Cuban is skeptical as to whether we know enough about the classroom effects of any major reform from above to embrace them wholeheartedly. So he raises cautions about a number of currently popular ideas, such as the need for the large high school to be broken into smaller learning communities, advocated by many reformers, including Forgione in Austin. Cuban’s position strikes a positive chord with me; I attended what then proudly called itself the largest high school in the world, in the Bronx, New York, without apparent ill effects to me and thousands of others.
Despite Cuban’s insistence that we don’t really know enough about what works, and why, he is willing to make some recommendations, most prominently, as we might expect, “systematically monitor whether new structures, programs, and materials aimed at improving academic achievement alter or perpetuate traditional classroom practice.” There are others, some surprising: “Raise the ceiling for schools in the uppermost tier of achievement.” “Lift the floor for the lowest performing schools.” “Expand school choice for middle- and high-school students.” Finally, he writes, we have to combine school improvement with the use of community resources to alleviate the effects of poverty and racial segregation. But there is no way of escaping the inevitable dilemmas of school reform: more choice means more variation, which reduces equity. Concentrating on test-score gains conflicts with efforts to build the capacity of school staffs.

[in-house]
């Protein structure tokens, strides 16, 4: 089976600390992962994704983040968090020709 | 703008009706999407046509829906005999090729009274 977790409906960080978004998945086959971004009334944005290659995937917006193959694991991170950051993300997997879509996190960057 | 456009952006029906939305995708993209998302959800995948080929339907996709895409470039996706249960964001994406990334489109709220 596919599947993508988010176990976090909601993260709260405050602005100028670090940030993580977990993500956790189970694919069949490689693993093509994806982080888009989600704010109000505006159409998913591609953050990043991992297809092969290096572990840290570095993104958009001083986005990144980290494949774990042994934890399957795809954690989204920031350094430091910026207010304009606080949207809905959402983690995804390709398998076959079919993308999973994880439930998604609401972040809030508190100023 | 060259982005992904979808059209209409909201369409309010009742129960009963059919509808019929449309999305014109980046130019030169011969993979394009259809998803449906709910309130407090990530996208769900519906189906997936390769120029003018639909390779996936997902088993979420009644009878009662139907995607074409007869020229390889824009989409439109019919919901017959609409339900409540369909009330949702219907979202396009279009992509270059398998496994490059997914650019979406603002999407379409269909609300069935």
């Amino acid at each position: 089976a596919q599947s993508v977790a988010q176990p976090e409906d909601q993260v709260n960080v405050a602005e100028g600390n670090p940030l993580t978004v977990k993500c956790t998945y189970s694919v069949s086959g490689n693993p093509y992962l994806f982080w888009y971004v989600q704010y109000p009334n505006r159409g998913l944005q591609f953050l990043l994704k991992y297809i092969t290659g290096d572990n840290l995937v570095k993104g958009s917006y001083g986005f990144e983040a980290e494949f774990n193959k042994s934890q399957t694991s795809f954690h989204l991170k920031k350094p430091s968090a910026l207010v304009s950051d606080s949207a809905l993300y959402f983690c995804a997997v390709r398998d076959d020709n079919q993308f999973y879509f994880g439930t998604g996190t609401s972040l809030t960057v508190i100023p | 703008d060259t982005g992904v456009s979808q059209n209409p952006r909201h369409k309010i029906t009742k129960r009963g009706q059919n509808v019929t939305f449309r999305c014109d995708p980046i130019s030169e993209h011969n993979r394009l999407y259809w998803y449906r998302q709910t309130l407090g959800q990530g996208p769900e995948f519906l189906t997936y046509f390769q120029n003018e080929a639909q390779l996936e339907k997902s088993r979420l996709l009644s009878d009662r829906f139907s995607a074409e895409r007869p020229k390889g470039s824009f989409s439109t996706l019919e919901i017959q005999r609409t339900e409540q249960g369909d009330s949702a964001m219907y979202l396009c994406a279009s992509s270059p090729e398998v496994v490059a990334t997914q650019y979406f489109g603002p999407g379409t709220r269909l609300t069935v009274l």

Austin, he concludes, is “as good as it gets,” pronounced not triumphantly but with awareness of how difficult the effort is.
Nathan Glazer is professor emeritus of education and sociology at Harvard University.